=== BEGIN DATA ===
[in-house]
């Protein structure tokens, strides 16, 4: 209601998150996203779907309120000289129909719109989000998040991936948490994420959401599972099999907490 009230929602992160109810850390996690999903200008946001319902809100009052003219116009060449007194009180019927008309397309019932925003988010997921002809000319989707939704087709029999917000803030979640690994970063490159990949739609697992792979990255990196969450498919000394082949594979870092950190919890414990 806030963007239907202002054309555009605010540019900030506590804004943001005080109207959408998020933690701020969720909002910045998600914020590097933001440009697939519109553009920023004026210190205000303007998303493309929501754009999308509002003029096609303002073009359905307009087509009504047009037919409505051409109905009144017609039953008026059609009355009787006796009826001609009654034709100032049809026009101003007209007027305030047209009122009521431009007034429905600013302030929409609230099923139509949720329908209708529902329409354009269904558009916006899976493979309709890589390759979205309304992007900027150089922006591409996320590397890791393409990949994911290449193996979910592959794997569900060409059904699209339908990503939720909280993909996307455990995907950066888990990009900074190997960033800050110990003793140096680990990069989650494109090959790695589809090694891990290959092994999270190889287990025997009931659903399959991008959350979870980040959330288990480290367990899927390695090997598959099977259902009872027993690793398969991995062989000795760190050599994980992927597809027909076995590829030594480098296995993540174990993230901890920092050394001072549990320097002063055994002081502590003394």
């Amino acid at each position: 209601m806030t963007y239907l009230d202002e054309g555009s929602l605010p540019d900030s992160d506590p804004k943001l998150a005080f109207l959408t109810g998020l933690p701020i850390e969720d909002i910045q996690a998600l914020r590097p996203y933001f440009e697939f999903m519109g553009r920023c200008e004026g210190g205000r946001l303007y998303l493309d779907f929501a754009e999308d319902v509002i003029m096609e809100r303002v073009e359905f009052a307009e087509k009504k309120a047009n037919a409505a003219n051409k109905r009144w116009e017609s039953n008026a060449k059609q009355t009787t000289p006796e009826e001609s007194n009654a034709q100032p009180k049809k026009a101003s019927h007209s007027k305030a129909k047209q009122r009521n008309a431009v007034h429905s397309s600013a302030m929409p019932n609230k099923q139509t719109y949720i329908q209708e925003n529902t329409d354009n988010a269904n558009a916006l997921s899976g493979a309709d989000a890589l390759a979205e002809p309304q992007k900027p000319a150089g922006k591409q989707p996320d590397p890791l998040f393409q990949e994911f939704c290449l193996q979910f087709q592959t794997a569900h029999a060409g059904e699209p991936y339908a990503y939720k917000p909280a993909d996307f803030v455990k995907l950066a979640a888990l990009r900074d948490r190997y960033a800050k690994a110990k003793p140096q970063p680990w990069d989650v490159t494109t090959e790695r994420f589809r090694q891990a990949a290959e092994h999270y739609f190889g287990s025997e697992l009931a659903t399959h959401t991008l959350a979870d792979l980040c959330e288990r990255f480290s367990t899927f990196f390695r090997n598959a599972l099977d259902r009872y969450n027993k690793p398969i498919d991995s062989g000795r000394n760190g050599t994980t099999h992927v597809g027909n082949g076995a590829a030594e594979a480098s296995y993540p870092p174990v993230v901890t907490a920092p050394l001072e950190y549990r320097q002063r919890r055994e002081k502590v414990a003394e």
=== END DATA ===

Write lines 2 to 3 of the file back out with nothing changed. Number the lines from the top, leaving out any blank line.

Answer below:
């Protein structure tokens, strides 16, 4: 209601998150996203779907309120000289129909719109989000998040991936948490994420959401599972099999907490 009230929602992160109810850390996690999903200008946001319902809100009052003219116009060449007194009180019927008309397309019932925003988010997921002809000319989707939704087709029999917000803030979640690994970063490159990949739609697992792979990255990196969450498919000394082949594979870092950190919890414990 806030963007239907202002054309555009605010540019900030506590804004943001005080109207959408998020933690701020969720909002910045998600914020590097933001440009697939519109553009920023004026210190205000303007998303493309929501754009999308509002003029096609303002073009359905307009087509009504047009037919409505051409109905009144017609039953008026059609009355009787006796009826001609009654034709100032049809026009101003007209007027305030047209009122009521431009007034429905600013302030929409609230099923139509949720329908209708529902329409354009269904558009916006899976493979309709890589390759979205309304992007900027150089922006591409996320590397890791393409990949994911290449193996979910592959794997569900060409059904699209339908990503939720909280993909996307455990995907950066888990990009900074190997960033800050110990003793140096680990990069989650494109090959790695589809090694891990290959092994999270190889287990025997009931659903399959991008959350979870980040959330288990480290367990899927390695090997598959099977259902009872027993690793398969991995062989000795760190050599994980992927597809027909076995590829030594480098296995993540174990993230901890920092050394001072549990320097002063055994002081502590003394």
């Amino acid at each position: 209601m806030t963007y239907l009230d202002e054309g555009s929602l605010p540019d900030s992160d506590p804004k943001l998150a005080f109207l959408t109810g998020l933690p701020i850390e969720d909002i910045q996690a998600l914020r590097p996203y933001f440009e697939f999903m519109g553009r920023c200008e004026g210190g205000r946001l303007y998303l493309d779907f929501a754009e999308d319902v509002i003029m096609e809100r303002v073009e359905f009052a307009e087509k009504k309120a047009n037919a409505a003219n051409k109905r009144w116009e017609s039953n008026a060449k059609q009355t009787t000289p006796e009826e001609s007194n009654a034709q100032p009180k049809k026009a101003s019927h007209s007027k305030a129909k047209q009122r009521n008309a431009v007034h429905s397309s600013a302030m929409p019932n609230k099923q139509t719109y949720i329908q209708e925003n529902t329409d354009n988010a269904n558009a916006l997921s899976g493979a309709d989000a890589l390759a979205e002809p309304q992007k900027p000319a150089g922006k591409q989707p996320d590397p890791l998040f393409q990949e994911f939704c290449l193996q979910f087709q592959t794997a569900h029999a060409g059904e699209p991936y339908a990503y939720k917000p909280a993909d996307f803030v455990k995907l950066a979640a888990l990009r900074d948490r190997y960033a800050k690994a110990k003793p140096q970063p680990w990069d989650v490159t494109t090959e790695r994420f589809r090694q891990a990949a290959e092994h999270y739609f190889g287990s025997e697992l009931a659903t399959h959401t991008l959350a979870d792979l980040c959330e288990r990255f480290s367990t899927f990196f390695r090997n598959a599972l099977d259902r009872y969450n027993k690793p398969i498919d991995s062989g000795r000394n760190g050599t994980t099999h992927v597809g027909n082949g076995a590829a030594e594979a480098s296995y993540p870092p174990v993230v901890t907490a920092p050394l001072e950190y549990r320097q002063r919890r055994e002081k502590v414990a003394e």